If they are putting that food on the table through subversion and the blood of patients that your drugs did not work on. . .



But people can be deceived by those with expertise, through in which all knowledge stems from...


Unfortunate, but again, it's your duty as an individual to research and make choices. If x is marketed as doing z and doesn't do z, you can't just go after them-- they didn't put a gun to your head and require you to purchase their product. That's the difference.

Economical? Yes (but if your product doesn't work, word will get around and your demand will fall and if there's no demand, there's no supply and if there's no supply there's no profit; no profit = no business). Immoral? I certainly think so, but again, I have no standing/personal investment in their business.



posted on Aug, 10 2011 @ 12:40 AM
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reply to post by imherejusttoread
 



It's not impossible-- again, making choices requires a set of values, and these choices require trade-offs; each producing their own consequences but ultimately your choices are upto you and your individual experiences. If you're more intelligent/learned, you make better choices, which provides the incentive to be intelligent/learned. So, no, that's not true that you get information from experts-- you assume their experience based on authority and hope it applies to your immediate conditions. That is expedient thinking, not critical thinking. As Richard Feynman said, I can also define science another way: Science is the belief in the ignorance of experts.

That is real science. What you describe is cargo cult science.


Smart man Richard Feynman, and the link was a nice read.

As I said in my previous post I agree that it is up to people to expand their own knowledge. We need an educated society.

But do you honestly think people will stop what they are doing in life and all become scientists? That they will all be able to conduct their own experiments and rely on no other source of information to decide what is and what is not?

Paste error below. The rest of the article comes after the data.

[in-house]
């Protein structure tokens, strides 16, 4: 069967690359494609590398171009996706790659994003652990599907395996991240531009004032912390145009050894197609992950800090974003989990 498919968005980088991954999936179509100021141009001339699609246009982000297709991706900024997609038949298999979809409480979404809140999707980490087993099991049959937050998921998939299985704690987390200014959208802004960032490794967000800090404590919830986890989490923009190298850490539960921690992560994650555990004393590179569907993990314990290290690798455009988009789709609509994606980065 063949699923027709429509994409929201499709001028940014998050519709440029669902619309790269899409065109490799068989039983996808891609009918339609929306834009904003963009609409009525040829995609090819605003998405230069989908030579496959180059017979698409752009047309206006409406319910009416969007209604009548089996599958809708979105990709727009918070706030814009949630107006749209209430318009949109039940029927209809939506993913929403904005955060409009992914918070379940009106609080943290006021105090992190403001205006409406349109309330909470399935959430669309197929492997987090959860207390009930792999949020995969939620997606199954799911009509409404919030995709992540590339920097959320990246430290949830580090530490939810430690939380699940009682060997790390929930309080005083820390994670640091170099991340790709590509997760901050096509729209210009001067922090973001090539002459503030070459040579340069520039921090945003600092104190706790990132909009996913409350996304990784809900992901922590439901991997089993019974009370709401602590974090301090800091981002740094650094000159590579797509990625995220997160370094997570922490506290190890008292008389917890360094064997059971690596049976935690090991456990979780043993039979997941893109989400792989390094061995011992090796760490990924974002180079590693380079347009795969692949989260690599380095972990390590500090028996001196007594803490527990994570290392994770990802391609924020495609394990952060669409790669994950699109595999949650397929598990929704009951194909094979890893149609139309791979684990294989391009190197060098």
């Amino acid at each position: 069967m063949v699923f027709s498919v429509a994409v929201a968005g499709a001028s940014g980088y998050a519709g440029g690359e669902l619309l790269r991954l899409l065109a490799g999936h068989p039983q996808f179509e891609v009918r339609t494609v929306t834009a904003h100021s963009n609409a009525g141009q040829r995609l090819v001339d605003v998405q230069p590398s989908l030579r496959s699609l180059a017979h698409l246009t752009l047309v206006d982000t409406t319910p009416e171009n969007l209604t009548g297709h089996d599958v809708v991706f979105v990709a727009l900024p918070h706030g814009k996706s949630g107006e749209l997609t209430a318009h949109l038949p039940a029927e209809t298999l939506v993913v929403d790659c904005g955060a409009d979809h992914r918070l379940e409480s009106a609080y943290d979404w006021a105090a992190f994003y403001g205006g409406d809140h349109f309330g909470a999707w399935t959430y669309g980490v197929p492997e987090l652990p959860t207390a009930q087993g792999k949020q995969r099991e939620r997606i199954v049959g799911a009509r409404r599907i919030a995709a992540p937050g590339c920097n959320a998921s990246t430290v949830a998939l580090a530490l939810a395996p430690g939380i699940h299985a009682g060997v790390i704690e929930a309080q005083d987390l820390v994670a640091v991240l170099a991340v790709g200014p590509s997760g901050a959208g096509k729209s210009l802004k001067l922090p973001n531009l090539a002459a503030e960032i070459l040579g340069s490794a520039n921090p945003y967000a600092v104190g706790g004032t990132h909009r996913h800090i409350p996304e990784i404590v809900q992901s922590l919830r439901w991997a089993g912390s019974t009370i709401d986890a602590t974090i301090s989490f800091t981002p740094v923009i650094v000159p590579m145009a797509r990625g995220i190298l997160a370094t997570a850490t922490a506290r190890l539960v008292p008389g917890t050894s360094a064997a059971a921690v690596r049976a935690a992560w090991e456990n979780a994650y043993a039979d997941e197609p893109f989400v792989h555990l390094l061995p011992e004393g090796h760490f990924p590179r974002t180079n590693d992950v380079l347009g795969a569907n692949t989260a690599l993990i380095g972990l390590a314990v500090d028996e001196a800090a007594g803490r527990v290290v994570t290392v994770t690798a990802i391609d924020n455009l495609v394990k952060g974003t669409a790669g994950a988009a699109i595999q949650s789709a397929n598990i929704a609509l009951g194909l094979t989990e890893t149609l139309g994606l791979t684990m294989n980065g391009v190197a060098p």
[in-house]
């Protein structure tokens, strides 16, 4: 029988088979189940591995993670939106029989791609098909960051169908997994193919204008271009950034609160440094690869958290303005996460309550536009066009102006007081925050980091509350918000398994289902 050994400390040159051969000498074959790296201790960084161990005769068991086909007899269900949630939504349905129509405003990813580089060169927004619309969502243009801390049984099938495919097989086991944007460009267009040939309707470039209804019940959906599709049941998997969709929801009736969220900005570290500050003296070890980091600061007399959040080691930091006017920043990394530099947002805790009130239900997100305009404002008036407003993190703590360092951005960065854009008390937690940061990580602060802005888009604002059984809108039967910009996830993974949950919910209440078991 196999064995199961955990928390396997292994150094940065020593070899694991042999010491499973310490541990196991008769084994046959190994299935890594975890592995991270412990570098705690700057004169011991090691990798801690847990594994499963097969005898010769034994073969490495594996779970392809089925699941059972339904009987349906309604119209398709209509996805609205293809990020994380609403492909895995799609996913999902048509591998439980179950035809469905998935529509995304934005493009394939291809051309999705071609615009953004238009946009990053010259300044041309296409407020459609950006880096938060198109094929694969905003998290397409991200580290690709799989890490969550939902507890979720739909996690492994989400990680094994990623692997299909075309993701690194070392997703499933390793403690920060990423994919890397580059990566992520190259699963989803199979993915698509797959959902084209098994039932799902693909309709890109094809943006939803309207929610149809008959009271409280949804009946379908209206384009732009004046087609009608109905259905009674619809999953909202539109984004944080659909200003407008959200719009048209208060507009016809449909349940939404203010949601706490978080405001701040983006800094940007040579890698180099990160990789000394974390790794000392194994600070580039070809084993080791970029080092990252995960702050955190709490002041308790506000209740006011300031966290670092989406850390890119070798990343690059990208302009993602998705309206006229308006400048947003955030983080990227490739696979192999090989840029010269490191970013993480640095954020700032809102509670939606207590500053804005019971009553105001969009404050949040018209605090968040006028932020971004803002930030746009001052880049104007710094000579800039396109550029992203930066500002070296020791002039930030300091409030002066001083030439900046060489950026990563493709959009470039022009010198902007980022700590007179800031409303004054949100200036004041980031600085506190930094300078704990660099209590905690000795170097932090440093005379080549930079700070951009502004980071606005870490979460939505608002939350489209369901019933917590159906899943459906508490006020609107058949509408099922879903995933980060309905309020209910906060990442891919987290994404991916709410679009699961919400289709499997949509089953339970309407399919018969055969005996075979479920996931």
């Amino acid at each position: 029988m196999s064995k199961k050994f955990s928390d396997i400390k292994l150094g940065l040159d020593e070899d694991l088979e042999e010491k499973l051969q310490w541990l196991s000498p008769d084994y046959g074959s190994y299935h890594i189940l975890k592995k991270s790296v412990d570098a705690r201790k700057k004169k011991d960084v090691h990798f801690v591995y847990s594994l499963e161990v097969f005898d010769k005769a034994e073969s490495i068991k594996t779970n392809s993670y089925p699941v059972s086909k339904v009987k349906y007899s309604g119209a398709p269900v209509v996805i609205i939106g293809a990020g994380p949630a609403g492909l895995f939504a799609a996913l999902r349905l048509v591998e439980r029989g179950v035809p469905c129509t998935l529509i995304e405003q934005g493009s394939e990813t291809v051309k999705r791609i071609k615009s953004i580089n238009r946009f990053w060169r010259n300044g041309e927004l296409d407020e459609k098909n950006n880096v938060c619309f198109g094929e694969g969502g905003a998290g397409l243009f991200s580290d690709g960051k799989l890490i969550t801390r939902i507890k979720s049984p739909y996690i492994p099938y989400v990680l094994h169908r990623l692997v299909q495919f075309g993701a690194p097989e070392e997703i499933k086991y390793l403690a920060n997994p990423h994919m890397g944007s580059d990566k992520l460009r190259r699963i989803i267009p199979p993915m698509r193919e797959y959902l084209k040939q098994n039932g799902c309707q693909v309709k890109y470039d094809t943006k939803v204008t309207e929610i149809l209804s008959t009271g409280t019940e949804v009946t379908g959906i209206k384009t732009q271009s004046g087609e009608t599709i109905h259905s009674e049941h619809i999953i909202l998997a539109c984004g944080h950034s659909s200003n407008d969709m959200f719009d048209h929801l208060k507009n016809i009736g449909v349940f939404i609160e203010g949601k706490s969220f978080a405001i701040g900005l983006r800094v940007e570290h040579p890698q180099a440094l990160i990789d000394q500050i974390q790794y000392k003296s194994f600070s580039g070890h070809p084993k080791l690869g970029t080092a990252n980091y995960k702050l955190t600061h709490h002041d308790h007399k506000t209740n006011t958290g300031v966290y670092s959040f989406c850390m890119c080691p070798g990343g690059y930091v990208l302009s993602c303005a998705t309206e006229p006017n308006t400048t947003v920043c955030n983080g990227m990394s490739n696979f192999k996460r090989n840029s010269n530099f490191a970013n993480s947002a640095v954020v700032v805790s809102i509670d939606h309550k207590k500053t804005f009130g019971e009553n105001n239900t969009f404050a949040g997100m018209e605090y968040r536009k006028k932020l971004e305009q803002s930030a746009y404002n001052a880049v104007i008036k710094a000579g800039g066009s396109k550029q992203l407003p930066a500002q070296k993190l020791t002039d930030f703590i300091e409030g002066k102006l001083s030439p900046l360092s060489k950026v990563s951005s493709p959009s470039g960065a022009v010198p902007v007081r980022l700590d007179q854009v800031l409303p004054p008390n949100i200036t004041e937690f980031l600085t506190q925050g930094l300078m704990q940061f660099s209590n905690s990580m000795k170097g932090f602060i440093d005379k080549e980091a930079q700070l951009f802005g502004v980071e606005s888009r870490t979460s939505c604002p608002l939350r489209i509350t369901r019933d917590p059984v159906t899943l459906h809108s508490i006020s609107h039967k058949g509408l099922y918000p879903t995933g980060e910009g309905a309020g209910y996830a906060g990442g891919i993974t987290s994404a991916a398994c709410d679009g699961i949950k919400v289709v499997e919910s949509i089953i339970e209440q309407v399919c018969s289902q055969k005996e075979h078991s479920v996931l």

I Just don't think so. Some people have no interest in things of the sort, so yes they rely on other people for certain forms of information. like is this drug safe to take, or is this car safe to drive. So are these people of lesser importance than those who seek scientific knowledge? Or can one be still intelligent without possessing university class knowledge?


In the link you posted I especially liked this passage...


I would like to add something that's not essential to the science, but something I kind of believe, which is that you should not fool the layman when you're talking as a scientist. I am not trying to tell you what to do about cheating on your wife, or fooling your girlfriend, or something like that, when you're not trying to be a scientist, but just trying to be an ordinary human being. We'll leave those problems up to you and your rabbi. I'm talking about a specific, extra type of integrity that is not lying, but bending over backwards to show how you are maybe wrong, that you ought to have when acting as a scientist. And this is our responsibility as scientists, certainly to other scientists, and I think to laymen.


There are many honest academics out there, and there is an equal amount of dishonest ones. Greed and power will always be the biggest motivator of corruption in all forms of study and institutions, nearly everyone has a price.

I believe that science is imperfect and can be manipulated very easily by those who understand it more than others.


Unfortunate, but again, it's your duty as an individual to research and make choices. If x is marketed as doing z and doesn't do z, you can't just go after them-- they didn't put a gun to your head and require you to purchase their product. That's the difference.


Corporate advertising and dishonest scientists/researchers do a great job of making X appear to do Z but in fact does nothing but give you side affects. Then after a bunch of out of court settlements, and hollow apologies. They create a new drug that does the same as the last, just with a new fancy name. The anti depressants and anti psychotics being created today do not work on the mass majority of people, and cause more harm then good. And Pfizer is still going strong, no law suit has stopped them, and Washington is so in bed with them that they just let the FDA push these drugs through without proper review.

I agree with many libertarian principles. But corporations should not be treated like people (I very unfortunately due to these economic times work for one), they are not even a business in my eyes. They are a political money making force. They rule through deception, they prey on the ignorant, and they are simply put to powerful.

No big government, and no big business. They are one and the same.
edit on 10-8-2011 by Openeye because: (no reason given)

edit on 10-8-2011 by Openeye because: (no reason given)